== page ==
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Vintage microscopes and the M42 thread as a universal helper (I)

This issue and a few follow-ups will deal with camera adaptations for tardigrade photomicrography. Solid, not too expensive and portable.

For a start we are going to discuss the photographic usability of a vintage (low-mag) dissecting microscope. The next issues will deal with simple M42 thread camera adaptations for dissecting microscopes and standard compound microscopes.

As an alternative to DIY solutions one might think about a camera-ready dissection microscope. When looking around the internet you will possibly come across the 20x mag photo microscopes by a very famous Japanese camera maker. A DSLR camera can be fitted to the side of those very compact dissecting microscopes, seemingly a perfect solution for the travelling microscopist. It has a professional price (somewhere in the region of about 1,000 US $). Sadly one of its buyers was commenting in the internet that one shouldn't expect professional photo quality from it, and an other buyer stated that the plastic housing was making noises amidst an overall cheap plastics' feeling.

But there are alternatives. Readily available and somewhat underestimated are old Leitz dissecting microscopes as the one in fig. 1. This one has a serial no. 582419 pointing towards the year 1961:

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Fig. 1: Leitz dissecting microscope (in German "Stereomikroskop FG II"), heigth 25 cm, weight 2,305 g, 2x objective. This microscope was originally sold with several eye-piece sets (5x, 10x and 15x). When bearing in mind that our little friends are definitely tiny it will become clear that we should choose the strongest eye-piece set in order to search for tardigrades. The resulting overall magnification of 30x is quite perfect for terrestrial tardigrades but will work with the (smaller) marine tardigrades, too. Please note the style mix of this particular instrument which in combinig black tubes with a more modern grey lacquer stand. Alltogether extremely solid and designed for heavy use, possibly over many decades.

As always with internet auctions, you will never know what exactly will be in your parcel. So, when looking at fig. 1 one might ponder some questions like the following:

An old instrument, possibly - will the focus move or be stuck? Well, it does move.
Will it keep its focus level wihout sinking (a no-go for photography)? It does keep the focus.
60 years - dust? No, there is a glass barrier protecting the prisms.
Small field of view? No, definitely not.
Is it possibly to photograph through this Greenough type microscope? Definitely yes!
Can it be used for stacking? Yes!

Let's begin with the last issue, the stacking capability. As the tardigrades tend to move during photography we decided to start with a non moving object: the heart of a SWATCH® watch:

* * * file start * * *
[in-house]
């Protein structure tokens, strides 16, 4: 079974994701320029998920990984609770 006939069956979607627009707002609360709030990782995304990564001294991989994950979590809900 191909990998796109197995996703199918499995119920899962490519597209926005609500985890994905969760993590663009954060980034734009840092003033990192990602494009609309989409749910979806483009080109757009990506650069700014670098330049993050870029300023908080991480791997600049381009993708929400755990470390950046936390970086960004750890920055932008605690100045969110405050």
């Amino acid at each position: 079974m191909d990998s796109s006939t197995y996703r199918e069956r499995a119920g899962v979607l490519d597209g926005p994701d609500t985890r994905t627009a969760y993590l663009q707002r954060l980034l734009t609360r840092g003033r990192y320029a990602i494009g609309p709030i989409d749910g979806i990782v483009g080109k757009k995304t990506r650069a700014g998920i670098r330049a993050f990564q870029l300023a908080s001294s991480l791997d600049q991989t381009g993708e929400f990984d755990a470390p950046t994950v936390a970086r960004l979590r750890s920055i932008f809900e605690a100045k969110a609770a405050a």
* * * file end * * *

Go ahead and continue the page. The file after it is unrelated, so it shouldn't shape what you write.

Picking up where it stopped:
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Fig. 2: View of the magnetic rotor of a melody alarm clock (model name "Musicall Blue through") built in 1995. As its name "through" does indicate the Musicall has a transparent face. This image was made with the dissecting microscope shown in fig. 1. Stacking was performed by the extremely powerful "Zerene Stacker" software, based on 10 single frames. Of course we are not going to win the Nikon photomicrography contest on this pathway but we think that the result is quite respectable. It documents how the two tiny bolts of the electromagnetic engine are connecting to the central milled wheel of the watch. The diameter of the gold colored cover plate of the engine is about 3 mm, equivalent to the length of 10 Echiniscus tardigrades.

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Fig. 3: A total view of the watch, just in order to provide an idea of the dimensions.

Under ideal conditions (without a watch glass!) we can still go further in magnification. This is illustrated by the following 2 mm crop image of an inkjet print head:

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Fig. 4: Detail of the print head of an inkjet printer. Cropped image from a bigger image, taken by means of the Leitz dissecting microscope as well.

A further example:

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Fig 5: Tiny "dwarf diamonds" (to small for the jewellers). This is a still acceptable image quality but you will note that the it is decreasing towards the edges of the field. Image width ca. 5.5 mm.

And yes, finally we found a few tardigrades (dry state) as well. Just have a look:

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Fig. 6: Tardigrade "tun", as photographed by means of the Leitz dissecting microscope. Image width ca. 5.5 mm. The insert box is showing the tardigrade with an additional two-fold magnification. We think that this result is quite okay for a 100 US $ dissecting microscope. It wouldn't be fair to expect more.

In the next issue we will show the simple M42 thread DIY photo adapter used for those images and we will demonstrate one possibility in order to compensate for the classical focus level weakness of the Greenough type dissecting microscope.
See you next month!

© Text, images and video clips by  Martin Mach  (webmaster@baertierchen.de).
The Water Bear web base is a licensed and revised version of the German language monthly magazine  Bärtierchen-Journal . Style and grammar amendments by native speakers are warmly welcomed.

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